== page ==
This is just a throw-away discussion. Nothing in depth or meaningful - unless you choose to share the meaning behind your Ink. Oh, and by Ink, I mean tattoo! I was just curious. I just got my first one two weeks ago, and already had plans on the second. No, as a theist, I did not go with a stereotypical cross design, nor will I with the second one either. Mine have more meaning to me than that. My first one is of my Wing Chun School's crest. It's on my right shoulder and contains hidden meanings within it regarding the knowledge of the art. I got it because I am a life time member and now instructor of this lineage of Wing Chun, and it contains significant meaning in the fact that I have been wanting to do something in my life like this since I was fifteen years old.
As for my next tattoo, I was thinking of inking the Japanese Ronin symbol in scarlet red on my left chest along with a phoenix that extends onto my left arm. The Ronin symbol is my take on the Scarlet Letter and my now defunct relationship with the church I worked in. The phoenix is me rising from the ashes of that Hell the SBC calls a Christian society. My little way of saying to them "Fuck YOU!" Sorry for the language.
I have phantom ink. That is, I have many planned, but haven't done it yet. I'm kind of particular when it comes to my body, and don't want _just anyone_ etching their art into my skin. So I'm waiting until I find an artist I'm 100% comfortable with.
My hubs has a full back piece. Unfortunately, his artist died years ago.
Too bad you don't live near Frederick, MD. I would know the perfect artist. His name is Alfie. He is the owner of Marks of the Spark in Frederick, MD and is a multi-award winning tattoo artist. He's also been featured in Ink Magazine. He did my first one and will do the next one too.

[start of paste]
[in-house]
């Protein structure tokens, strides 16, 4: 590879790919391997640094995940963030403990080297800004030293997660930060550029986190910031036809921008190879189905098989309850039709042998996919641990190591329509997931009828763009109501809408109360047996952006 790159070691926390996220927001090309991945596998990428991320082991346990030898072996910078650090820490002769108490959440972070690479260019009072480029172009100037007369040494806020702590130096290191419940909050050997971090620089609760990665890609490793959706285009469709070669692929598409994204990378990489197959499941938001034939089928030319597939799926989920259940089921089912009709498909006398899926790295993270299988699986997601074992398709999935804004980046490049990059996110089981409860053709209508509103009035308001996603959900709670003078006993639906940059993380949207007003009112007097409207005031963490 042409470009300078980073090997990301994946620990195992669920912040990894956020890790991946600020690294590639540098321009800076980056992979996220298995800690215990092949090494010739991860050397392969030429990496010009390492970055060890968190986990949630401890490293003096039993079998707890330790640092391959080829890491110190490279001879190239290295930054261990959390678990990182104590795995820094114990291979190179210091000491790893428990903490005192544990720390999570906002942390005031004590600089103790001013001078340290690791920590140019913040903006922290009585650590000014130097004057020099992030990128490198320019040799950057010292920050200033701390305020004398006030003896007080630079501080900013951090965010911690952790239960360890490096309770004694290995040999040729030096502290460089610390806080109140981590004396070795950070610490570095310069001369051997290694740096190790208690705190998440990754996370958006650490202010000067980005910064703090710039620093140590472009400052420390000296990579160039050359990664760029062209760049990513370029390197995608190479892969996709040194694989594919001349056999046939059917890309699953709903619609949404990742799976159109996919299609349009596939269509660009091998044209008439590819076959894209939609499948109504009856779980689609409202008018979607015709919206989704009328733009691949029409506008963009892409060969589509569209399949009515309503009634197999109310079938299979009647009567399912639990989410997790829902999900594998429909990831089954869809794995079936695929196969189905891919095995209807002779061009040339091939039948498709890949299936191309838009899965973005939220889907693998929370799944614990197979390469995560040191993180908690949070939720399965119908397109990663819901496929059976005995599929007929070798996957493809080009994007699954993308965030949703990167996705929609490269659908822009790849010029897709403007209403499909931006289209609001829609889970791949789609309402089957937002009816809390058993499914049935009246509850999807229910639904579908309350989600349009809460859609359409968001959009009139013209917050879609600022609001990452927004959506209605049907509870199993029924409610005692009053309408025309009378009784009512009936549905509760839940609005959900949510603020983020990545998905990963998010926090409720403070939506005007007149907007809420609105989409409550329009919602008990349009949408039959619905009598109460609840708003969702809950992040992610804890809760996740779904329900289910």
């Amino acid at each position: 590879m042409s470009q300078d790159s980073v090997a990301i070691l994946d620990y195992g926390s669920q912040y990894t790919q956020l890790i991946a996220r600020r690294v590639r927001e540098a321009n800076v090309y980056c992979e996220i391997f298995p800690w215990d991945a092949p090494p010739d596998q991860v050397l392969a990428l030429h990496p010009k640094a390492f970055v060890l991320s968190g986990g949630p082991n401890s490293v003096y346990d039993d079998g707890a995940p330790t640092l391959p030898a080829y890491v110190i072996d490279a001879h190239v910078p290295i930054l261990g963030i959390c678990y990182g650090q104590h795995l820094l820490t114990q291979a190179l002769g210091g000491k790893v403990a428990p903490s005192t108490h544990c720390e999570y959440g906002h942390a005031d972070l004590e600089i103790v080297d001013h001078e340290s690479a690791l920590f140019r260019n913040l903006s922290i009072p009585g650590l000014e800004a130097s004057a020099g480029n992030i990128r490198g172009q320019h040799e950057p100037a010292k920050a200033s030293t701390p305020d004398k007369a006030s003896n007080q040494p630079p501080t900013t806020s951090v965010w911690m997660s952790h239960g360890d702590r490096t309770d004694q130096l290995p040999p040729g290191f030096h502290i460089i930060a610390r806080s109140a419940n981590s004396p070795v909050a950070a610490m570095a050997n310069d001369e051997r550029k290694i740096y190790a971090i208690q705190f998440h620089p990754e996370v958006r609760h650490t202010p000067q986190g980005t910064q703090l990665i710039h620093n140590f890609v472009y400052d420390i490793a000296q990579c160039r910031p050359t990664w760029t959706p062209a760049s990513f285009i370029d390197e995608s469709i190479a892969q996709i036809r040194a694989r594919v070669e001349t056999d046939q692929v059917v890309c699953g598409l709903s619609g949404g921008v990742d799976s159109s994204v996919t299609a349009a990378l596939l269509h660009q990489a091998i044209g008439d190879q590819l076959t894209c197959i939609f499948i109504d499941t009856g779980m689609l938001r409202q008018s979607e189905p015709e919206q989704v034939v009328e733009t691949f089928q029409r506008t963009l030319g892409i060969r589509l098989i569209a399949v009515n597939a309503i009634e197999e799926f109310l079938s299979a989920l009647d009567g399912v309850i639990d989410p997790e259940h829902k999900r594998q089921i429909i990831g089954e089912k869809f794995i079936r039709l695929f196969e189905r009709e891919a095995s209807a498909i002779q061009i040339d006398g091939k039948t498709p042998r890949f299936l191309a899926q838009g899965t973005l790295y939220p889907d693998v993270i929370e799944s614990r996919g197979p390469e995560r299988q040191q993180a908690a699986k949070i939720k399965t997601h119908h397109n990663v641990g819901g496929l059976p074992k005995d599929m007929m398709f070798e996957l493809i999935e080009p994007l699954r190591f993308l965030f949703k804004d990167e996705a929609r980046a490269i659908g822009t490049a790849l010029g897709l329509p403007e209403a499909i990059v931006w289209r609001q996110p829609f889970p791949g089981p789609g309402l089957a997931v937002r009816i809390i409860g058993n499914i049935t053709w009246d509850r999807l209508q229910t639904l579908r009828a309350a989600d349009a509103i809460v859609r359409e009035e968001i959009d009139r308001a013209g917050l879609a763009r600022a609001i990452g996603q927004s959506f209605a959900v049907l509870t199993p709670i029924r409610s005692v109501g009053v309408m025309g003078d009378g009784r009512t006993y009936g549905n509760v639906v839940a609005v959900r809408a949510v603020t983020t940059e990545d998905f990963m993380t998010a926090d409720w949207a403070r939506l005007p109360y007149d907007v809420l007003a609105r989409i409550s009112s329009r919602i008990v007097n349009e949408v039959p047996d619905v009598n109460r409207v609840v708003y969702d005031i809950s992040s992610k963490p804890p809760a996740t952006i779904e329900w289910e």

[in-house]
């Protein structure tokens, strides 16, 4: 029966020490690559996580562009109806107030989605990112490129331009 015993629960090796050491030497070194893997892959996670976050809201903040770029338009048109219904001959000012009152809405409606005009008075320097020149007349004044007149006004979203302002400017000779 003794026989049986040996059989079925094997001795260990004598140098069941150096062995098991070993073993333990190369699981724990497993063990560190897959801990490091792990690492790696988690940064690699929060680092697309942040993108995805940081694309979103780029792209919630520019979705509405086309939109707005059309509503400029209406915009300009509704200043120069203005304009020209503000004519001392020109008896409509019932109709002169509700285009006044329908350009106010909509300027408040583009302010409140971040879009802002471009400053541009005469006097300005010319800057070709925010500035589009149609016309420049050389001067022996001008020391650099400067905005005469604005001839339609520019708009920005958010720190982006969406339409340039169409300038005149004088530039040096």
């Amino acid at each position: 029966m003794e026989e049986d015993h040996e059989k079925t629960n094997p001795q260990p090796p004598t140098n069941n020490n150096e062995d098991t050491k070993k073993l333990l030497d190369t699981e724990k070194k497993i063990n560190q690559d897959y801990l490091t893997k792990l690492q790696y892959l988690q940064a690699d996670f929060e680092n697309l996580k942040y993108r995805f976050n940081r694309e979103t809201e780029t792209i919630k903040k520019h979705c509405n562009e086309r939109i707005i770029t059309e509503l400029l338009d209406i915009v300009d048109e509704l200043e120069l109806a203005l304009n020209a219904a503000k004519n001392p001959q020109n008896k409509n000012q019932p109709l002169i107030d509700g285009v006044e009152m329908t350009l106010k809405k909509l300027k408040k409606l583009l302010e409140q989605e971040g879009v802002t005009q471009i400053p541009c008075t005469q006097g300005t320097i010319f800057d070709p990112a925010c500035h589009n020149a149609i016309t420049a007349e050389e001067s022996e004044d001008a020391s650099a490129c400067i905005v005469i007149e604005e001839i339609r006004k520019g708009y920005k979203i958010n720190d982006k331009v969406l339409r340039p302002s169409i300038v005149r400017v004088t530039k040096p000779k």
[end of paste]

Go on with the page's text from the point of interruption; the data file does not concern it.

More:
Cool! I know what the red A is for, and I think adopting the red letter A for atheism is quite a clever adaptation of Nathaniel Hawthorne's Scarlet Letter (one of the perks of getting a BA in English Literature is recognizing the symbolism in almost everything). As I mentioned above, I am going with the same theme with putting Ronin on my chest. It is the scar I bear for standing up for what I believe in, in the face of a daunting authority who claims falsely the idea of spiritual righteousness. If I am to be marked by such an institution, then I will wear my mark proudly - transforming the mark from one of shame to pride (similar to how atheists have adopted the A and transformed its interpretation - at least that's how I observe it). I'll post my tattoo in a bit. I should have posted it earlier, but couldn't find my USB adapter since the picture is on my phone. I found it now and am going through setup
I was supposed to read the scarlet letter in sixth or seventh grade. It was soooooo boring for little pre-teen me that I still have a complex about reading 'classics.'
Don't feel bad. It was boring. I had to read it twice. Once in high school and then again in my Amercan Literature class in college. It didn't get any better the second time around, but at least I understood it well enough that I never read the whole thing and still received an A+ on the paper the class had to write on it. The only thing I liked about it was how the mark of shame became a symbol of defiance against Puritanical society.
Hey that's awesome! What a great design! ;)
I'm not going to put a picture of my finished tattoo up here as it is on me, but here's what it looks like from my sketch pad.
It goes from the top of the left shoulder near the neck (but still covered by the collar) sweeping down and across the chest from left to right. The tattooist added a bit more to the lower wing tip, but over all this is what it looks like.
Everyday I still look at it in the mirror and think that it's awesome. That also has a lot to do with seeing the sweeping motions of my own handwriting in every line.
My son 19 got one a few months ago, The family does nt approve. I love it and understand why he had it done, it is very personal to him. His late fathers name in Japanese between his shoulderblades running down his spine.
Jorita, does the family not approve our of religious concerns, or is it more culture - then again, it could be a mixture of considering religion and culture are often blended together in older societies? And, great to hear that you support him - as a good mother should!